MONDAY, Dec. 30, 2013 (HealthDay News) -- For Japanese patients with type 2 diabetes, increased dietary fiber and fruit and vegetable intake is associated with reduced risk of stroke, according to a study published in the December issue of Diabetes Care.
Shiro Tanaka, Ph.D., from Kyoto University in Japan, and colleagues examined the correlation between fiber-rich food consumption and cardiovascular disease in a cohort of 1,414 patients with type 2 diabetes without history of cardiovascular disease, aged 40 to 70 years, and whose hemoglobin A1c values were ≥6.5 percent. Participants completed a dietary survey.
During a median follow-up of 8.1 years, the researchers identified 68 strokes and 96 cases of coronary heart disease. Intake of dietary fiber in the fourth versus the first quartile was associated with a hazard ratio of 0.39 for stroke (P = 0.12),; for fruits and vegetable intake, the hazard ratio was 0.35 (P = 0.04). No significant associations were observed for coronary heart disease. Per 1-gram increase, the hazard ratio for soluble fiber was smaller (0.48; P < 0.01) than for total or insoluble dietary fiber (0.82 and 0.79, respectively; P < 0.01).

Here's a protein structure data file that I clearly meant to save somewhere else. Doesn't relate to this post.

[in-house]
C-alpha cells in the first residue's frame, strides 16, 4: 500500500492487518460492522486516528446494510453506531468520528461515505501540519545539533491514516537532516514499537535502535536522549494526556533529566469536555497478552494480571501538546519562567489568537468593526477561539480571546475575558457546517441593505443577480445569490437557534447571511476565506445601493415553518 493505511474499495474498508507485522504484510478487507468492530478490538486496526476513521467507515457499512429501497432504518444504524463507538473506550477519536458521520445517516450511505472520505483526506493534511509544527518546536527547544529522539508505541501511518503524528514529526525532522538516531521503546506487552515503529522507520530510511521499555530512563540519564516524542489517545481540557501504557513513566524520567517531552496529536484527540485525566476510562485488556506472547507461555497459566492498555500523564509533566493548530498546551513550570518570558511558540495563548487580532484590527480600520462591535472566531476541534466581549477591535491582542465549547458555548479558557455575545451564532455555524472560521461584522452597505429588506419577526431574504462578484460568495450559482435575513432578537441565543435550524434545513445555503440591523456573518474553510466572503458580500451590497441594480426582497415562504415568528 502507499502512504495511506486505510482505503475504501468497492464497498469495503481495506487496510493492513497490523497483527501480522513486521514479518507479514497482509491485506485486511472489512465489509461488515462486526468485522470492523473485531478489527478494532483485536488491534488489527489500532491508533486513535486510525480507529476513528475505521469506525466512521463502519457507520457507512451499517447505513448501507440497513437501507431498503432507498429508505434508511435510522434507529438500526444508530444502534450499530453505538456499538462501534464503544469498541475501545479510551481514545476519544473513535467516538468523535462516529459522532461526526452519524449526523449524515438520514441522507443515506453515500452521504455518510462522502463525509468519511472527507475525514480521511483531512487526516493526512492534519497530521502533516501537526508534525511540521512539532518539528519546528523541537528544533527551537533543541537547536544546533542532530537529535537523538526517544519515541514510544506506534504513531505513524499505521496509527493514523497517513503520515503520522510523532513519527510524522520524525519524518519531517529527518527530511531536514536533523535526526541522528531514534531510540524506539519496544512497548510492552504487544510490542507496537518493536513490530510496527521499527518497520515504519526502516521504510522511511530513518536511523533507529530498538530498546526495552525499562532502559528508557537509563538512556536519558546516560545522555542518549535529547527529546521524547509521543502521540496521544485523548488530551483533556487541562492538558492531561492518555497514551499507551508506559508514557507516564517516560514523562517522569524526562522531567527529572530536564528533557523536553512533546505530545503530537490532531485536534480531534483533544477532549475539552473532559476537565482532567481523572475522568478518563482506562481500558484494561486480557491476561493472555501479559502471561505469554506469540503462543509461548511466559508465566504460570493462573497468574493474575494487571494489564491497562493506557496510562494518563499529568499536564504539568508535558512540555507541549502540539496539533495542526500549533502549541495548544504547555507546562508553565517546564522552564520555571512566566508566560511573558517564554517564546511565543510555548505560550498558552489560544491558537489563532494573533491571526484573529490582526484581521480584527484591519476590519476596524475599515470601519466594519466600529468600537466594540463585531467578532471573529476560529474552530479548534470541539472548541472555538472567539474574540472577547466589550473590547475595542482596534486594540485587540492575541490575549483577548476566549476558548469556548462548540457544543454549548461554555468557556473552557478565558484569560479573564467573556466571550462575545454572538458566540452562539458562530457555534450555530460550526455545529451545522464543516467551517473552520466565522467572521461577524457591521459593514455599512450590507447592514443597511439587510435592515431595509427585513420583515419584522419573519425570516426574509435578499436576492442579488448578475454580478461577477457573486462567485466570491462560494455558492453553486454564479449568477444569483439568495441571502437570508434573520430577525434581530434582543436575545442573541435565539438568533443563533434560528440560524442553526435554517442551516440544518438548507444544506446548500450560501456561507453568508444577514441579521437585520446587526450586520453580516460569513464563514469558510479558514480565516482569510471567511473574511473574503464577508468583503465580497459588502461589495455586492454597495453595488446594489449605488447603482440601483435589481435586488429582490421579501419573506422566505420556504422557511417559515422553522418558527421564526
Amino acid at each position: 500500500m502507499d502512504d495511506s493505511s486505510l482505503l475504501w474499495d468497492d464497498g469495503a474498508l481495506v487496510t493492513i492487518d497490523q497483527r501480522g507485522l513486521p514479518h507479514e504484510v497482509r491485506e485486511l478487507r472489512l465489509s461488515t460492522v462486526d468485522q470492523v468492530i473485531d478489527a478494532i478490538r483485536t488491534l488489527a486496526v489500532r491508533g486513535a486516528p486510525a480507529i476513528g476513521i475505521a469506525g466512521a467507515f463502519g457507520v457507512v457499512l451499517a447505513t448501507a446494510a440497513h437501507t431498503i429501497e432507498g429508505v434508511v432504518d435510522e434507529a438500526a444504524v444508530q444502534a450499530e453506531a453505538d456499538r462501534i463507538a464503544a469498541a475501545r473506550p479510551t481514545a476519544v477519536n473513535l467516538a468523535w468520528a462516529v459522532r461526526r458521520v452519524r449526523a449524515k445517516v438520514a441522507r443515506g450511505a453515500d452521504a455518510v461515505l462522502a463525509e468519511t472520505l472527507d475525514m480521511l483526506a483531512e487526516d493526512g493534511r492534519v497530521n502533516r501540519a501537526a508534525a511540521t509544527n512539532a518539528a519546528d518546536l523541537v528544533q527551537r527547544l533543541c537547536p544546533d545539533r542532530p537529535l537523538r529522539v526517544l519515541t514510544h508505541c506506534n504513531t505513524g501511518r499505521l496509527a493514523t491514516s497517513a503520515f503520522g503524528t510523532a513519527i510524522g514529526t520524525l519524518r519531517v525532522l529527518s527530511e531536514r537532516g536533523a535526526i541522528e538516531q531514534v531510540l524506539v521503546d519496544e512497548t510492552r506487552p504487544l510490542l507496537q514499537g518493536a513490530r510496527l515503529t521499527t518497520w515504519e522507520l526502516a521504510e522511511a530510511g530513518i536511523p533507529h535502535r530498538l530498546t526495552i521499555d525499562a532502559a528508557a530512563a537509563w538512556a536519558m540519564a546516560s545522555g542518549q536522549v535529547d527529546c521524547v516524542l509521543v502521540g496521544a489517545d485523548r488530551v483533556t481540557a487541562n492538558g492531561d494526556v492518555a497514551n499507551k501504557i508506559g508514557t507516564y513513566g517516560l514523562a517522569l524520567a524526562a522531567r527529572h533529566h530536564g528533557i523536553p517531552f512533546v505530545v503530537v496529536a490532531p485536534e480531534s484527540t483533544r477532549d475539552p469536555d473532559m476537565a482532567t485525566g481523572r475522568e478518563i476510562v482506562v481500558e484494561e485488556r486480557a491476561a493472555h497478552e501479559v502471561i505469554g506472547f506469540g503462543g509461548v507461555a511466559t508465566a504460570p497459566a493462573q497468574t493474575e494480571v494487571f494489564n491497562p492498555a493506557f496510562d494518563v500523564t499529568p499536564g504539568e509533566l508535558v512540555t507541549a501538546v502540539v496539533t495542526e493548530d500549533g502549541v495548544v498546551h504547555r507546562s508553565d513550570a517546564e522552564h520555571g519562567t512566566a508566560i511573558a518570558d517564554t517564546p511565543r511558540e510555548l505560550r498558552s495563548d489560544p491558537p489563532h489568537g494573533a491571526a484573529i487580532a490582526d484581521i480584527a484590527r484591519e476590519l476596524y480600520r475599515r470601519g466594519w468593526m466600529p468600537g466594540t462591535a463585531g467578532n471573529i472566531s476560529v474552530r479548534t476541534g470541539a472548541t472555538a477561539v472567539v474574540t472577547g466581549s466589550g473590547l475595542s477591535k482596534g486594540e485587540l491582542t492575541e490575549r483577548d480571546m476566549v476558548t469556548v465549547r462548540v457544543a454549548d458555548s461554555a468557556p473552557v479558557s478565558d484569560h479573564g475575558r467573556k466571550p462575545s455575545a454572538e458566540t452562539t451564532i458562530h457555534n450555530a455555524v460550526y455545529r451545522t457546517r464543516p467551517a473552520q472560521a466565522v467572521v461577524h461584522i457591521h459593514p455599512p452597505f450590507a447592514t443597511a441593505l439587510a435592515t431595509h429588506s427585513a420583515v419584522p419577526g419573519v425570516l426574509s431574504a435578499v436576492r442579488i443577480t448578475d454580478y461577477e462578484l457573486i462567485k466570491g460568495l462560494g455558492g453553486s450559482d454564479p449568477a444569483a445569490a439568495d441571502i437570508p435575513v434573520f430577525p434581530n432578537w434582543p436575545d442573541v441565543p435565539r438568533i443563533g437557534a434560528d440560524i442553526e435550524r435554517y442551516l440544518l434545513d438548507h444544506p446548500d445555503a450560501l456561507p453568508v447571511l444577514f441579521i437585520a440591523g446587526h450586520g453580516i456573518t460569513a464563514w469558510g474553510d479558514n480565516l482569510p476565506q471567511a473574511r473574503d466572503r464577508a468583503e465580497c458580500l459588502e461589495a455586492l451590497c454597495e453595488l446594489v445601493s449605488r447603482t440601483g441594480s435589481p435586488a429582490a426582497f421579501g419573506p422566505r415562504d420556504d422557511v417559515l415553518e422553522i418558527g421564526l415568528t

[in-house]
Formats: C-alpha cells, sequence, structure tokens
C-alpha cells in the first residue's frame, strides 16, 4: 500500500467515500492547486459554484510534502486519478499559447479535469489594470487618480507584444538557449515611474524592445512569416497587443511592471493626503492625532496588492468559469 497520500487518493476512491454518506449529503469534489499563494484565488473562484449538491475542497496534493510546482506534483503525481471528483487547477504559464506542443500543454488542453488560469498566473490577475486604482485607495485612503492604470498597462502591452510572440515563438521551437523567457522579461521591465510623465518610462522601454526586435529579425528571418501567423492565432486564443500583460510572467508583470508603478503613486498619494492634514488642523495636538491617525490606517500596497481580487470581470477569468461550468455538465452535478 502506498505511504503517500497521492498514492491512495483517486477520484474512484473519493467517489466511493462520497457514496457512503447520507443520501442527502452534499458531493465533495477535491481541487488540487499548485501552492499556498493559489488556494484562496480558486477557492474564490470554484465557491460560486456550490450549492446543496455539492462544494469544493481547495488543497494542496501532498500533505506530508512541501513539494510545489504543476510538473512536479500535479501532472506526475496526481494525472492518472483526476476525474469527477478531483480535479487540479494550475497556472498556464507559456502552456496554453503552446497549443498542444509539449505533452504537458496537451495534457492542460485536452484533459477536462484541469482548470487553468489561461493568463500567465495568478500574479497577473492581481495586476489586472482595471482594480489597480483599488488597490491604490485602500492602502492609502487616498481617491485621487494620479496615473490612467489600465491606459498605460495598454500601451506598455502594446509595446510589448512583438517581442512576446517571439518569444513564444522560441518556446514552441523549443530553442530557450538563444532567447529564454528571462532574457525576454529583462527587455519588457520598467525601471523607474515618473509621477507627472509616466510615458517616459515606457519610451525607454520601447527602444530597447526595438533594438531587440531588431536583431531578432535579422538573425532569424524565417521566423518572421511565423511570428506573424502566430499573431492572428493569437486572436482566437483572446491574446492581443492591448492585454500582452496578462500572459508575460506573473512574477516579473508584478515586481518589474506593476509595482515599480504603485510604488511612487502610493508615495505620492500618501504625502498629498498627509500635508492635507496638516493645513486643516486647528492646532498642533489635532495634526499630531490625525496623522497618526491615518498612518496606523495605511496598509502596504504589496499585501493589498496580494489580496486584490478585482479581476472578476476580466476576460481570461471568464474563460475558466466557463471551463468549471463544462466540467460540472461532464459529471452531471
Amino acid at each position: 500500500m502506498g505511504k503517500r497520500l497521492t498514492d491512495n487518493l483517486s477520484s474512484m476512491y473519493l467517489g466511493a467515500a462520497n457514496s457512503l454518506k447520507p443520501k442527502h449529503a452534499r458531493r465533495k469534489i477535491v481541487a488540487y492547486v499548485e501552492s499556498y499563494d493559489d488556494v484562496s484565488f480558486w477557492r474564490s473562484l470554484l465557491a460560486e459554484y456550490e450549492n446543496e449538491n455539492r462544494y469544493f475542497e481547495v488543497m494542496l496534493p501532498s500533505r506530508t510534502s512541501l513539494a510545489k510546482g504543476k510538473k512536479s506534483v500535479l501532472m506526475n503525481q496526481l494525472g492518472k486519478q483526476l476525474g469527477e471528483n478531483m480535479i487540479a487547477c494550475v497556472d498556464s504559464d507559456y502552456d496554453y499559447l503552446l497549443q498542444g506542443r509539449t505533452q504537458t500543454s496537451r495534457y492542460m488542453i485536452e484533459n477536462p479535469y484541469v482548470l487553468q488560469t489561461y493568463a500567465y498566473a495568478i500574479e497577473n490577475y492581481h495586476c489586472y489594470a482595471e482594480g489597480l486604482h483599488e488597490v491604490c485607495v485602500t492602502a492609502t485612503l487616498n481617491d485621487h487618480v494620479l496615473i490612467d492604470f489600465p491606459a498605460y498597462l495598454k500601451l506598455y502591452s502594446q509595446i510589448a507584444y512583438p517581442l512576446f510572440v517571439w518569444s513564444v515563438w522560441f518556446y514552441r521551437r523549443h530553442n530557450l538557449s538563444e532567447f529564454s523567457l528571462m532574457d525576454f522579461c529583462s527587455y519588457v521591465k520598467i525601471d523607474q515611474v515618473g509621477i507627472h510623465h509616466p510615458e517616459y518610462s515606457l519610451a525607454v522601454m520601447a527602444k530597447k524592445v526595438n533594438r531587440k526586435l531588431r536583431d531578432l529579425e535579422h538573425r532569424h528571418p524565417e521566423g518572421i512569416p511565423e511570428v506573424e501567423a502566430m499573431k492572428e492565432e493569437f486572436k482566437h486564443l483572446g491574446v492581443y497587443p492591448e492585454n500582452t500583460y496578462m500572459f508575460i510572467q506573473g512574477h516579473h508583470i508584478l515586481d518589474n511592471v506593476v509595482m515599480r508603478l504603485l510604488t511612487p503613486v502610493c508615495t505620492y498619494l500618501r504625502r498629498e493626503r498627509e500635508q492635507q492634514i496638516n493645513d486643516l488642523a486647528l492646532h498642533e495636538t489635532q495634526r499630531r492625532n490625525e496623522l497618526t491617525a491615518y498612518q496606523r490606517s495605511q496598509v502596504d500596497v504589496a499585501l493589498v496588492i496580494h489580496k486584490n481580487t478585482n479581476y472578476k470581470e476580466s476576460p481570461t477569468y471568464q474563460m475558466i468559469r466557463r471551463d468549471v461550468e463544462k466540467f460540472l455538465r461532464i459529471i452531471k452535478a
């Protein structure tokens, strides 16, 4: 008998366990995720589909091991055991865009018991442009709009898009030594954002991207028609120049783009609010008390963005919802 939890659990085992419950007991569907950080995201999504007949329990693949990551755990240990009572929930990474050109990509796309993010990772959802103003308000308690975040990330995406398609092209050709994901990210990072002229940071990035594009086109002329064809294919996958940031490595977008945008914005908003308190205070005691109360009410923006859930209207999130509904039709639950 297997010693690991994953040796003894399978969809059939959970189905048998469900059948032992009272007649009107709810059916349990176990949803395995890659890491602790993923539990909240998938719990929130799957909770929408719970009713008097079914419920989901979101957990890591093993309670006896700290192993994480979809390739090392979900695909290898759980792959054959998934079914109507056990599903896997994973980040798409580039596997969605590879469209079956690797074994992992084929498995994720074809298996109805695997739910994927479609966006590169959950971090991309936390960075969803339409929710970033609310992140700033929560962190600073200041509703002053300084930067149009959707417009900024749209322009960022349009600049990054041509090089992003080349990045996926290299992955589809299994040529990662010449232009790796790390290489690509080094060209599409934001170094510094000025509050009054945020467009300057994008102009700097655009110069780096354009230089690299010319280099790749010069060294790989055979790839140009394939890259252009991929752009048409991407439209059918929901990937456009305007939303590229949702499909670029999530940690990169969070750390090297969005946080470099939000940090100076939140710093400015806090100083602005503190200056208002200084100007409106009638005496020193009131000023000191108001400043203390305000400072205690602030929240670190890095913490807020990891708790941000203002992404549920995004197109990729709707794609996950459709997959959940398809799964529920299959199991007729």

"Increased dietary fiber, particularly soluble fiber, and vegetables and fruits were associated with lower incident stroke but not coronary heart disease in patients with type 2 diabetes," the authors write.
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